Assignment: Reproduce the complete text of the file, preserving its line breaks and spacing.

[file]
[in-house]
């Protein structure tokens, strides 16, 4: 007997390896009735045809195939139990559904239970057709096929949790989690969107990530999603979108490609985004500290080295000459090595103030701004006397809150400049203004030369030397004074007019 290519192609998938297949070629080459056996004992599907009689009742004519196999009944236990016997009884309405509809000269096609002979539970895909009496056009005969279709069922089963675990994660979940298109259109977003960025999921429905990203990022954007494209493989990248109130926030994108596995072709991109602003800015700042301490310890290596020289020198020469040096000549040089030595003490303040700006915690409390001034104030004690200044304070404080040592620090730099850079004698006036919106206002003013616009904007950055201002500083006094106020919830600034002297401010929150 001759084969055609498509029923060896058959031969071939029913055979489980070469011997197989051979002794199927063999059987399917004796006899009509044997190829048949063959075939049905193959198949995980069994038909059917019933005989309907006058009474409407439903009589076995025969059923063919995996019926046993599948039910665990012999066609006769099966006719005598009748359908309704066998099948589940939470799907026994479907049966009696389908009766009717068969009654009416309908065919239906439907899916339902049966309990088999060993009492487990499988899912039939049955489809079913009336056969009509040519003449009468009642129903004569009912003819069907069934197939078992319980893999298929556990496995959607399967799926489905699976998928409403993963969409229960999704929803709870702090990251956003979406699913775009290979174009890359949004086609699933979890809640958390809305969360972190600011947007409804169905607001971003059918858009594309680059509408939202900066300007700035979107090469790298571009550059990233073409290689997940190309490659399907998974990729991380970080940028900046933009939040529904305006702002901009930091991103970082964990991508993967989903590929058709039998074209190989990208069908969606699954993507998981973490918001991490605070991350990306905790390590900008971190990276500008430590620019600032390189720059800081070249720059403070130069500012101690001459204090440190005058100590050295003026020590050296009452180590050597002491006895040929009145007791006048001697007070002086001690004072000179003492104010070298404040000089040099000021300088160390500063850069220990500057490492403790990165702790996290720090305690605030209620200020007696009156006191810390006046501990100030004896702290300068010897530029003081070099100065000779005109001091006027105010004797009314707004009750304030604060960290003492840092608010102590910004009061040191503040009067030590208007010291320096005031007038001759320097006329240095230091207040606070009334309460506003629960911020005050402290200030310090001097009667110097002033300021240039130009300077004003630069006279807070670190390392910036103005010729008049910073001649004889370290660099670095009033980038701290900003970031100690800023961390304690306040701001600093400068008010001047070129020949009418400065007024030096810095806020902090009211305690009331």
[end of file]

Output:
[in-house]
């Protein structure tokens, strides 16, 4: 007997390896009735045809195939139990559904239970057709096929949790989690969107990530999603979108490609985004500290080295000459090595103030701004006397809150400049203004030369030397004074007019 290519192609998938297949070629080459056996004992599907009689009742004519196999009944236990016997009884309405509809000269096609002979539970895909009496056009005969279709069922089963675990994660979940298109259109977003960025999921429905990203990022954007494209493989990248109130926030994108596995072709991109602003800015700042301490310890290596020289020198020469040096000549040089030595003490303040700006915690409390001034104030004690200044304070404080040592620090730099850079004698006036919106206002003013616009904007950055201002500083006094106020919830600034002297401010929150 001759084969055609498509029923060896058959031969071939029913055979489980070469011997197989051979002794199927063999059987399917004796006899009509044997190829048949063959075939049905193959198949995980069994038909059917019933005989309907006058009474409407439903009589076995025969059923063919995996019926046993599948039910665990012999066609006769099966006719005598009748359908309704066998099948589940939470799907026994479907049966009696389908009766009717068969009654009416309908065919239906439907899916339902049966309990088999060993009492487990499988899912039939049955489809079913009336056969009509040519003449009468009642129903004569009912003819069907069934197939078992319980893999298929556990496995959607399967799926489905699976998928409403993963969409229960999704929803709870702090990251956003979406699913775009290979174009890359949004086609699933979890809640958390809305969360972190600011947007409804169905607001971003059918858009594309680059509408939202900066300007700035979107090469790298571009550059990233073409290689997940190309490659399907998974990729991380970080940028900046933009939040529904305006702002901009930091991103970082964990991508993967989903590929058709039998074209190989990208069908969606699954993507998981973490918001991490605070991350990306905790390590900008971190990276500008430590620019600032390189720059800081070249720059403070130069500012101690001459204090440190005058100590050295003026020590050296009452180590050597002491006895040929009145007791006048001697007070002086001690004072000179003492104010070298404040000089040099000021300088160390500063850069220990500057490492403790990165702790996290720090305690605030209620200020007696009156006191810390006046501990100030004896702290300068010897530029003081070099100065000779005109001091006027105010004797009314707004009750304030604060960290003492840092608010102590910004009061040191503040009067030590208007010291320096005031007038001759320097006329240095230091207040606070009334309460506003629960911020005050402290200030310090001097009667110097002033300021240039130009300077004003630069006279807070670190390392910036103005010729008049910073001649004889370290660099670095009033980038701290900003970031100690800023961390304690306040701001600093400068008010001047070129020949009418400065007024030096810095806020902090009211305690009331």